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Arguments to requests and macros are processed much like the shell: The line is split into arguments according to spaces.1

An argument to a macro which is intended to contain spaces can either be enclosed in double quotes, or have the spaces escaped with backslashes. This is not true for requests.

Here are a few examples for a hypothetical macro uh:

     .uh The Mouse Problem
     .uh "The Mouse Problem"
     .uh The\ Mouse\ Problem

The first line is the uh macro being called with 3 arguments, ‘The’, ‘Mouse’, and ‘Problem’. The latter two have the same effect of calling the uh macro with one argument, ‘The Mouse Problem’.2

A double quote which isn't preceded by a space doesn't start a macro argument. If not closing a string, it is printed literally.

For example,

     .xxx a" "b c" "de"fg"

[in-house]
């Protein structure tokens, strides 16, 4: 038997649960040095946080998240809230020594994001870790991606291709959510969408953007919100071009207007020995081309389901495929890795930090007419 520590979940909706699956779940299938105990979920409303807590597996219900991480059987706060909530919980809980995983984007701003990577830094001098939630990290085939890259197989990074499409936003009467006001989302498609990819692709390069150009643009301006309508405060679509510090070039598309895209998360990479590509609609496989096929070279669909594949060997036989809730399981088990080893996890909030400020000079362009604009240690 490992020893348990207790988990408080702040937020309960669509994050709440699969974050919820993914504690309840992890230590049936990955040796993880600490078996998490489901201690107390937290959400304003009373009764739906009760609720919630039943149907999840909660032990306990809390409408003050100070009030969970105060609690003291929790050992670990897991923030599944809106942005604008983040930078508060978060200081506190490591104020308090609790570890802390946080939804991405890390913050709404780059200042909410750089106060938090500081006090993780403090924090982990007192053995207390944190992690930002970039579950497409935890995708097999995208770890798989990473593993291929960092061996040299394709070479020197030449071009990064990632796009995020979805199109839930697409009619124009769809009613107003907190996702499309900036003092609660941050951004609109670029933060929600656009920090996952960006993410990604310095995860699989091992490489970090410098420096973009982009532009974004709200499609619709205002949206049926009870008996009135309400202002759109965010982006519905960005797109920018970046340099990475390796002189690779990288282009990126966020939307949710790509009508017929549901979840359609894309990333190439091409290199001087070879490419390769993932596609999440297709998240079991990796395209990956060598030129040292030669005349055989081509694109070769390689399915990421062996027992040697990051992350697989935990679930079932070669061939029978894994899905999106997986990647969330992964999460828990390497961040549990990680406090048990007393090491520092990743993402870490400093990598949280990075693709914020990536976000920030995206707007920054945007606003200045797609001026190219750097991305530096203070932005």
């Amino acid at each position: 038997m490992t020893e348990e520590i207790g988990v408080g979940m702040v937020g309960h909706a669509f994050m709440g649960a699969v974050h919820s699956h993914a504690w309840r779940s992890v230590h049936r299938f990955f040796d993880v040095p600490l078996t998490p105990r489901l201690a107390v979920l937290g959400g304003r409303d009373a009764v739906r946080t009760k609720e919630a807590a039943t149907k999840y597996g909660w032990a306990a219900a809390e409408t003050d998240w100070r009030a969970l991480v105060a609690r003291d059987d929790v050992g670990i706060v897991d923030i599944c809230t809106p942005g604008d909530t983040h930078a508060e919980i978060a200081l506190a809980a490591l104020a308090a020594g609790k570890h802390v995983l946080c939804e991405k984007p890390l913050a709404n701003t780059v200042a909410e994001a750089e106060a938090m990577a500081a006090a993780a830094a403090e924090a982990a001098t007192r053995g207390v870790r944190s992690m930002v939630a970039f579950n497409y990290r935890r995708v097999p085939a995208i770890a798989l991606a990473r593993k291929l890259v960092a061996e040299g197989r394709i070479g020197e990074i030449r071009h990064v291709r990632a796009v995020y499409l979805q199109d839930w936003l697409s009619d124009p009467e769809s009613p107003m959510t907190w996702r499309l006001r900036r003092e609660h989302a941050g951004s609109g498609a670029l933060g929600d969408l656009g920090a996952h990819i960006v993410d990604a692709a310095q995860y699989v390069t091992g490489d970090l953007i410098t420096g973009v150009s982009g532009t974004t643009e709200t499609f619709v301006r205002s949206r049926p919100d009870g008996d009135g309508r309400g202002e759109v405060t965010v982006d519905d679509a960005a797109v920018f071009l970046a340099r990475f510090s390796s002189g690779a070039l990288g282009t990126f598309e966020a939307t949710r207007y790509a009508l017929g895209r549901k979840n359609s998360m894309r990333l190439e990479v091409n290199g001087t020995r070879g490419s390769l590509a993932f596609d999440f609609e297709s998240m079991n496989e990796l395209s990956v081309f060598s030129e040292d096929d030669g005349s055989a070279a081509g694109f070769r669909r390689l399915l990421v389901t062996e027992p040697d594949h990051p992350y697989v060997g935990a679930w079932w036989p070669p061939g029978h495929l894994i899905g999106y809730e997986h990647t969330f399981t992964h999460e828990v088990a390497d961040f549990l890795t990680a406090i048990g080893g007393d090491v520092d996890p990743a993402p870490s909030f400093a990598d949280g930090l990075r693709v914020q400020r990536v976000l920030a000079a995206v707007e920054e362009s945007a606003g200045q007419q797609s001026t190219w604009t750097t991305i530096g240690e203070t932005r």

has the arguments ‘a"’, ‘b c, ‘de’, and ‘fg"’. Don't rely on this obscure behaviour!

There are two possibilities to get a double quote reliably.

Double quotes in the ds request are handled differently. See Strings, for more details.


[1] Plan 9's troff implementation also allows tabs for argument separation – gtroff intentionally doesn't support this.

[2] The last solution, i.e., using escaped spaces, is “classical” in the sense that it can be found in most troff documents. Nevertheless, it is not optimal in all situations, since ‘ inserts a fixed-width, non-breaking space character which can't stretch. gtroff provides a different command \~ to insert a stretchable, non-breaking space.